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Polkadot Network Visualization


This post is on a project I have been working on named Visualizing-Substrate. It is a program that can access database .db files and use RPC/API calls to substrate-based chains (currently Polkadot and Kusama) to create nodes and edges based on addresses, balances, and transaction data for the entire history of the chain. Addresses and transactions converted to nodes can be chosen based on current address holding and or transaction sizes. The project is currently written in typescript utilizing npm SQLite packages to access the database. Output from my program is designed to be used with Gephi (an open-source network analysis and visualization software) to visualize and organize the nodes and edges with layout algorithms such as the Yifan Hu algorithm an example of which above.



I came up with the idea out of an interest to identify connected accounts and be able to visualize where native tokens on the Kusama blockchain were and who had them. With this program it is easy to identify where assets originate on-chain, where they are currently, and the path they took to get there. Using the community detection algorithm named Modularity also allows me to color nodes by groups depending on their connections. A good example of this is the orange, teal, green, and blue color groups below that all interact with seemingly central nodes. These different colored groups are based on the exchanges that the nodes interact with.


The database that I used to create the nodes and edges in this project was created using polka-store. Polka-store is a Node.js program written in typescript which scans a Polkadot chain (Polkadot/Kusama/Westend) and stores balance-relevant transactions in a SQLite database. This is needed because Polkadot itself does not directly store transaction data, and requires an API or block explorer to get transaction data which can be slow. With an SQLite database accessing transaction data is fast and can be done with SELECT cases. The database structure looks as follows.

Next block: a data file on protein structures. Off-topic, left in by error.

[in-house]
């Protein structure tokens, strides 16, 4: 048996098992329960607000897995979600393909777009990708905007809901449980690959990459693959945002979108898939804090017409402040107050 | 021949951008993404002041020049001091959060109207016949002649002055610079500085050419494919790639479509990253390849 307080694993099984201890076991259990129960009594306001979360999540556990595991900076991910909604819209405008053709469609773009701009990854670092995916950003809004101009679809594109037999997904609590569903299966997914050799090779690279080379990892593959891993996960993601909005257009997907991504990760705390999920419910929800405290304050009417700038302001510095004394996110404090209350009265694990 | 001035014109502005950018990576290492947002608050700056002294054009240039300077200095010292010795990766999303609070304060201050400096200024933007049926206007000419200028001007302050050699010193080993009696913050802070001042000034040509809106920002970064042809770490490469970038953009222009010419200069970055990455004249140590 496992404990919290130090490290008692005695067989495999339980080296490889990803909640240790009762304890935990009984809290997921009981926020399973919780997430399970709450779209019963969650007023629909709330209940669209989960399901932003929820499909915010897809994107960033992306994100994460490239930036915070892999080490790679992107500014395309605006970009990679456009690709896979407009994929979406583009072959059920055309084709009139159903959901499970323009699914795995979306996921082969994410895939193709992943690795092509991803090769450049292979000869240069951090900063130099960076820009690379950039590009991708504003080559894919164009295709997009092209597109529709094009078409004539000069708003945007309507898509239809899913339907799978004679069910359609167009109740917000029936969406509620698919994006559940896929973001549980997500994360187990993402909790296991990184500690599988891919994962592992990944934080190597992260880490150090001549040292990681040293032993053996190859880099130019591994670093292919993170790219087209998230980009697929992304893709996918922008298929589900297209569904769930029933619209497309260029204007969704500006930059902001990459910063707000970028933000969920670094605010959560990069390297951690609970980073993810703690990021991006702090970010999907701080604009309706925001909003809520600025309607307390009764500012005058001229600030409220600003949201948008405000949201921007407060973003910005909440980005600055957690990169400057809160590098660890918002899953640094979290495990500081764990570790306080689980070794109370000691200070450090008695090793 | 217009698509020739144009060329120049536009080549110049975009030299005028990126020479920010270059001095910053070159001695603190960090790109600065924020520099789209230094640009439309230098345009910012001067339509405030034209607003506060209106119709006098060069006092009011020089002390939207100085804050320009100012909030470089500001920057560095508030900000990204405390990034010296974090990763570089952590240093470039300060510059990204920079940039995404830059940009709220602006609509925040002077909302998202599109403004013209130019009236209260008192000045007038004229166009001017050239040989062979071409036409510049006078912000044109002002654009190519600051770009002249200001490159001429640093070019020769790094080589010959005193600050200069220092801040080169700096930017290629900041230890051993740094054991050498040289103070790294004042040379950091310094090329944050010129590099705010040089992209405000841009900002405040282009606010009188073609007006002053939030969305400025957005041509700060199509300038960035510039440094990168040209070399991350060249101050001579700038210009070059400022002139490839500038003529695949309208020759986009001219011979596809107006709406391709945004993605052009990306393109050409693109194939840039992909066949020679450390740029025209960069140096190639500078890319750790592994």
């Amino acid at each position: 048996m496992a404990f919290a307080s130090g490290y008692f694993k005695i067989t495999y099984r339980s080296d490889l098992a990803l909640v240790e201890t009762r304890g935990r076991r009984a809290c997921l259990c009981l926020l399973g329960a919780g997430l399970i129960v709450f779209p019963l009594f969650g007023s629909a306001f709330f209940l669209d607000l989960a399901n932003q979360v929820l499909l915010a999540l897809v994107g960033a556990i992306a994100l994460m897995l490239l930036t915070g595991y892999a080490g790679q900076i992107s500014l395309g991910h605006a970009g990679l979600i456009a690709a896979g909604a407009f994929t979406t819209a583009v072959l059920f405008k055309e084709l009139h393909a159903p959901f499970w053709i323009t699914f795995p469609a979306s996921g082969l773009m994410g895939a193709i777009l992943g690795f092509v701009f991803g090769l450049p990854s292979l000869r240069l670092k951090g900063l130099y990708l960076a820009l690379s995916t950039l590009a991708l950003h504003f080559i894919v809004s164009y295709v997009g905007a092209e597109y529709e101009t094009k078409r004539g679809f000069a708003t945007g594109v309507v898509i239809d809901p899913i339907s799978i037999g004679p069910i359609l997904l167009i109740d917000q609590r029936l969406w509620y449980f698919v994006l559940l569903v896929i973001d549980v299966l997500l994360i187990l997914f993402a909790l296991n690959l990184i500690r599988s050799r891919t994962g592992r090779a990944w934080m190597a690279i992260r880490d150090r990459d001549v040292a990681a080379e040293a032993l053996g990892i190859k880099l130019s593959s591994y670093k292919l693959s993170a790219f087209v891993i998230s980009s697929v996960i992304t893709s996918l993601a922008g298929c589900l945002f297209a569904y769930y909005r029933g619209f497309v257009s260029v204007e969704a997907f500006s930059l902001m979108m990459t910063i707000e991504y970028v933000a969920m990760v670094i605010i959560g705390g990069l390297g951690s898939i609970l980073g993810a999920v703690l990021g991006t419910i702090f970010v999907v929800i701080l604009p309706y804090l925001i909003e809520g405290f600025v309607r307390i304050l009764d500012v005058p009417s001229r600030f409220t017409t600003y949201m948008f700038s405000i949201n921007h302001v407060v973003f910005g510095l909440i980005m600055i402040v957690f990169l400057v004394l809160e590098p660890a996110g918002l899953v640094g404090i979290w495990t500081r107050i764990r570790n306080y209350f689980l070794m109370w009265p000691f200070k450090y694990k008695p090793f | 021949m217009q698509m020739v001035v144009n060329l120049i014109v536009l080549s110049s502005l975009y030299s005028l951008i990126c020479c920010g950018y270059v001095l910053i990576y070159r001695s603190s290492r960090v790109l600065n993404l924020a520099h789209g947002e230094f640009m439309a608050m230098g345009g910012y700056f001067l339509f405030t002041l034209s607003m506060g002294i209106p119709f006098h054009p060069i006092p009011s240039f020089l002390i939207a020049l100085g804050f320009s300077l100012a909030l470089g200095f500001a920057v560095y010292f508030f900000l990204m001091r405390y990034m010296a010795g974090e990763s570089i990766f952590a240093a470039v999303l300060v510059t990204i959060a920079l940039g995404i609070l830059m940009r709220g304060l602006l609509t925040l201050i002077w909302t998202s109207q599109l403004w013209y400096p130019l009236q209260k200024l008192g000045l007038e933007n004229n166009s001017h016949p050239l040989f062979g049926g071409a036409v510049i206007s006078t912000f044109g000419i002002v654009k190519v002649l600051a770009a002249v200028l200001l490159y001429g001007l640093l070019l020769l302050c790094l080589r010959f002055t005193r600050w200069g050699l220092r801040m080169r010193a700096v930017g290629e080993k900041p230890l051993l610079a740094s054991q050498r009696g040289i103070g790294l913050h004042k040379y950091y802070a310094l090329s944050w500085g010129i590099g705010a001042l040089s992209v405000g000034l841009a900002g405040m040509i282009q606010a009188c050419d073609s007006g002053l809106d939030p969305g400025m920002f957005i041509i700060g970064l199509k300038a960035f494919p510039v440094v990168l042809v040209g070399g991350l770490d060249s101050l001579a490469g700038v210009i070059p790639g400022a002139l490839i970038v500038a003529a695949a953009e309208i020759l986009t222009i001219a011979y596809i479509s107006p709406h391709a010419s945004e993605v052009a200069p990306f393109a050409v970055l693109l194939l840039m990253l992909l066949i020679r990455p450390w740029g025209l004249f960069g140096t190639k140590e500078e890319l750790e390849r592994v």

chainchain name
idunique id
heightbock height
blockHashblock hash
typeextrinsic method
subTypeextrinsic submethod (e.g. in a ‘utility.batch’ extrinsic)
eventthe event triggered by the extrinsic
timestampunix timestamp (in ms since Jan 1, 1970)
specVersionruntime version
transactionVersiontransaction version
authorIdthe account id of the block validator
senderIdthe account id of the block signer / transaction sender
recipientIdthe account id of the transaction recipient
amountthe amount which was sent or rewarded
totalFeethe fee which was paid by the block signer
feeBalancesthe part of the totalFee that passed to the block author
feeTreasurythe part of the totalFee that passed to the treasury
tipan additional tip paid by the block signer (is part of feeBalances)
successthe transaction was successfull

From this database I need the transactions where the event was a “balances.Transfer” event. From those transactions, I then need the senderId, recipientId, amount, and height values to create my nodes and edges. To do this a created a function to get rows with the desired values using a SELECT FROM WHERE statement. This function also enables me to request transfer transactions after a certain block height and greater than a chosen value in Dot.

  // returns all rows with requested query in database
  GetRows(height: number, amount: number): any {
    const sql = `SELECT senderId,
                 FROM transactions
                 WHERE event = ?
                 AND height > ?
                 AND amount > ?`;

    const rows = db().query(sql, ["balances.Transfer"], height, amount);